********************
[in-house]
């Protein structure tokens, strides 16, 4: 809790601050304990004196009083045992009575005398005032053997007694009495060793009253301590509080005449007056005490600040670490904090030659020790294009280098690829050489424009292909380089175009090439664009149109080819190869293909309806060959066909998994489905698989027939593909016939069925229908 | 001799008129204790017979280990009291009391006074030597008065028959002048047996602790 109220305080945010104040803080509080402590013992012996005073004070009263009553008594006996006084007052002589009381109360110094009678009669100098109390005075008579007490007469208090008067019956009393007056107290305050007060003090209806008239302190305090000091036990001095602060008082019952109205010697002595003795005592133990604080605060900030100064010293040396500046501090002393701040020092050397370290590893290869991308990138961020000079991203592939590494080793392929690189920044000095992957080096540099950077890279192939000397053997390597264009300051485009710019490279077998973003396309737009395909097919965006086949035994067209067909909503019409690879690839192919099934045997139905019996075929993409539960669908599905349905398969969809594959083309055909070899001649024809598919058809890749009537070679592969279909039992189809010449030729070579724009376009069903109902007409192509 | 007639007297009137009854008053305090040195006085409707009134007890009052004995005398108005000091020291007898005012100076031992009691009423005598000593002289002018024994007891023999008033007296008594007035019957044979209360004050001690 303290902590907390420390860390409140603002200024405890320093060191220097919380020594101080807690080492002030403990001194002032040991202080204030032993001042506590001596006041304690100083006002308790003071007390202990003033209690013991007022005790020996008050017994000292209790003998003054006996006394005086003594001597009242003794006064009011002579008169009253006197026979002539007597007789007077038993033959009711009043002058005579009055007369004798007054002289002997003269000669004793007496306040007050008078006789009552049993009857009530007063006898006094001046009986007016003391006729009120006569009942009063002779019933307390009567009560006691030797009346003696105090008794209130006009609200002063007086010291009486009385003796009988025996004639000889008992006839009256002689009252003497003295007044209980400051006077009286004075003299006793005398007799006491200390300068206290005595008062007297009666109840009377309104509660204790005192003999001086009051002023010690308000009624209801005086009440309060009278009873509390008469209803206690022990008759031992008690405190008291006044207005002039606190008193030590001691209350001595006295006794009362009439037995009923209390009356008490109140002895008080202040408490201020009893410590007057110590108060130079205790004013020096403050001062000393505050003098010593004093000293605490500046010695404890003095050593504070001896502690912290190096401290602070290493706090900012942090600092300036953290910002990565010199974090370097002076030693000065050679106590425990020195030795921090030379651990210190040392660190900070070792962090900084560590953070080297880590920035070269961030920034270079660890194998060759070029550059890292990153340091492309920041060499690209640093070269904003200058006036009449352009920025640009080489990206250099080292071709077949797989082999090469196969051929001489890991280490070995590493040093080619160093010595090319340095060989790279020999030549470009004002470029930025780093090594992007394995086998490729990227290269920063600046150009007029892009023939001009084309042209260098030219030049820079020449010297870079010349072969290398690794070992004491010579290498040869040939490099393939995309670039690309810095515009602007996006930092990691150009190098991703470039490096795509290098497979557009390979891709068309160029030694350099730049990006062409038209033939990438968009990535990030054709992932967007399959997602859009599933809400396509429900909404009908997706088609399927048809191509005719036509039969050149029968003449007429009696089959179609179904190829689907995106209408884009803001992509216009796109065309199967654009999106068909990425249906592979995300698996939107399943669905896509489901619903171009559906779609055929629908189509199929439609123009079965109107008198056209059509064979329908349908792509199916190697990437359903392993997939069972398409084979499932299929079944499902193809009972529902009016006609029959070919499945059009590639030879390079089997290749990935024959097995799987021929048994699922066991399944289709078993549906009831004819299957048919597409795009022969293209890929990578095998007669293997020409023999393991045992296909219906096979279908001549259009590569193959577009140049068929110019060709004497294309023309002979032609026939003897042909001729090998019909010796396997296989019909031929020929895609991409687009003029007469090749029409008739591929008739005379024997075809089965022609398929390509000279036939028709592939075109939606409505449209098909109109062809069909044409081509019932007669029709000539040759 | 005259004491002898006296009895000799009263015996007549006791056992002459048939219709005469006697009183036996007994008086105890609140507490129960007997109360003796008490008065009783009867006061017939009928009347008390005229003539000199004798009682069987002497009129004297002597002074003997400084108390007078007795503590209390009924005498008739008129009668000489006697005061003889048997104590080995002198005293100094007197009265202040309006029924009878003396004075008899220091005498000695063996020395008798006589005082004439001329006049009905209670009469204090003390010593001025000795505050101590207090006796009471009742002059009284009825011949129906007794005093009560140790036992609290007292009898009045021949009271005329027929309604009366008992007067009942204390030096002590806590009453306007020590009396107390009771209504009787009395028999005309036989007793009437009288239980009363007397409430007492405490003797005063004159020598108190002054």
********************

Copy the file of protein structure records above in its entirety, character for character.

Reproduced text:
[in-house]
């Protein structure tokens, strides 16, 4: 809790601050304990004196009083045992009575005398005032053997007694009495060793009253301590509080005449007056005490600040670490904090030659020790294009280098690829050489424009292909380089175009090439664009149109080819190869293909309806060959066909998994489905698989027939593909016939069925229908 | 001799008129204790017979280990009291009391006074030597008065028959002048047996602790 109220305080945010104040803080509080402590013992012996005073004070009263009553008594006996006084007052002589009381109360110094009678009669100098109390005075008579007490007469208090008067019956009393007056107290305050007060003090209806008239302190305090000091036990001095602060008082019952109205010697002595003795005592133990604080605060900030100064010293040396500046501090002393701040020092050397370290590893290869991308990138961020000079991203592939590494080793392929690189920044000095992957080096540099950077890279192939000397053997390597264009300051485009710019490279077998973003396309737009395909097919965006086949035994067209067909909503019409690879690839192919099934045997139905019996075929993409539960669908599905349905398969969809594959083309055909070899001649024809598919058809890749009537070679592969279909039992189809010449030729070579724009376009069903109902007409192509 | 007639007297009137009854008053305090040195006085409707009134007890009052004995005398108005000091020291007898005012100076031992009691009423005598000593002289002018024994007891023999008033007296008594007035019957044979209360004050001690 303290902590907390420390860390409140603002200024405890320093060191220097919380020594101080807690080492002030403990001194002032040991202080204030032993001042506590001596006041304690100083006002308790003071007390202990003033209690013991007022005790020996008050017994000292209790003998003054006996006394005086003594001597009242003794006064009011002579008169009253006197026979002539007597007789007077038993033959009711009043002058005579009055007369004798007054002289002997003269000669004793007496306040007050008078006789009552049993009857009530007063006898006094001046009986007016003391006729009120006569009942009063002779019933307390009567009560006691030797009346003696105090008794209130006009609200002063007086010291009486009385003796009988025996004639000889008992006839009256002689009252003497003295007044209980400051006077009286004075003299006793005398007799006491200390300068206290005595008062007297009666109840009377309104509660204790005192003999001086009051002023010690308000009624209801005086009440309060009278009873509390008469209803206690022990008759031992008690405190008291006044207005002039606190008193030590001691209350001595006295006794009362009439037995009923209390009356008490109140002895008080202040408490201020009893410590007057110590108060130079205790004013020096403050001062000393505050003098010593004093000293605490500046010695404890003095050593504070001896502690912290190096401290602070290493706090900012942090600092300036953290910002990565010199974090370097002076030693000065050679106590425990020195030795921090030379651990210190040392660190900070070792962090900084560590953070080297880590920035070269961030920034270079660890194998060759070029550059890292990153340091492309920041060499690209640093070269904003200058006036009449352009920025640009080489990206250099080292071709077949797989082999090469196969051929001489890991280490070995590493040093080619160093010595090319340095060989790279020999030549470009004002470029930025780093090594992007394995086998490729990227290269920063600046150009007029892009023939001009084309042209260098030219030049820079020449010297870079010349072969290398690794070992004491010579290498040869040939490099393939995309670039690309810095515009602007996006930092990691150009190098991703470039490096795509290098497979557009390979891709068309160029030694350099730049990006062409038209033939990438968009990535990030054709992932967007399959997602859009599933809400396509429900909404009908997706088609399927048809191509005719036509039969050149029968003449007429009696089959179609179904190829689907995106209408884009803001992509216009796109065309199967654009999106068909990425249906592979995300698996939107399943669905896509489901619903171009559906779609055929629908189509199929439609123009079965109107008198056209059509064979329908349908792509199916190697990437359903392993997939069972398409084979499932299929079944499902193809009972529902009016006609029959070919499945059009590639030879390079089997290749990935024959097995799987021929048994699922066991399944289709078993549906009831004819299957048919597409795009022969293209890929990578095998007669293997020409023999393991045992296909219906096979279908001549259009590569193959577009140049068929110019060709004497294309023309002979032609026939003897042909001729090998019909010796396997296989019909031929020929895609991409687009003029007469090749029409008739591929008739005379024997075809089965022609398929390509000279036939028709592939075109939606409505449209098909109109062809069909044409081509019932007669029709000539040759 | 005259004491002898006296009895000799009263015996007549006791056992002459048939219709005469006697009183036996007994008086105890609140507490129960007997109360003796008490008065009783009867006061017939009928009347008390005229003539000199004798009682069987002497009129004297002597002074003997400084108390007078007795503590209390009924005498008739008129009668000489006697005061003889048997104590080995002198005293100094007197009265202040309006029924009878003396004075008899220091005498000695063996020395008798006589005082004439001329006049009905209670009469204090003390010593001025000795505050101590207090006796009471009742002059009284009825011949129906007794005093009560140790036992609290007292009898009045021949009271005329027929309604009366008992007067009942204390030096002590806590009453306007020590009396107390009771209504009787009395028999005309036989007793009437009288239980009363007397409430007492405490003797005063004159020598108190002054």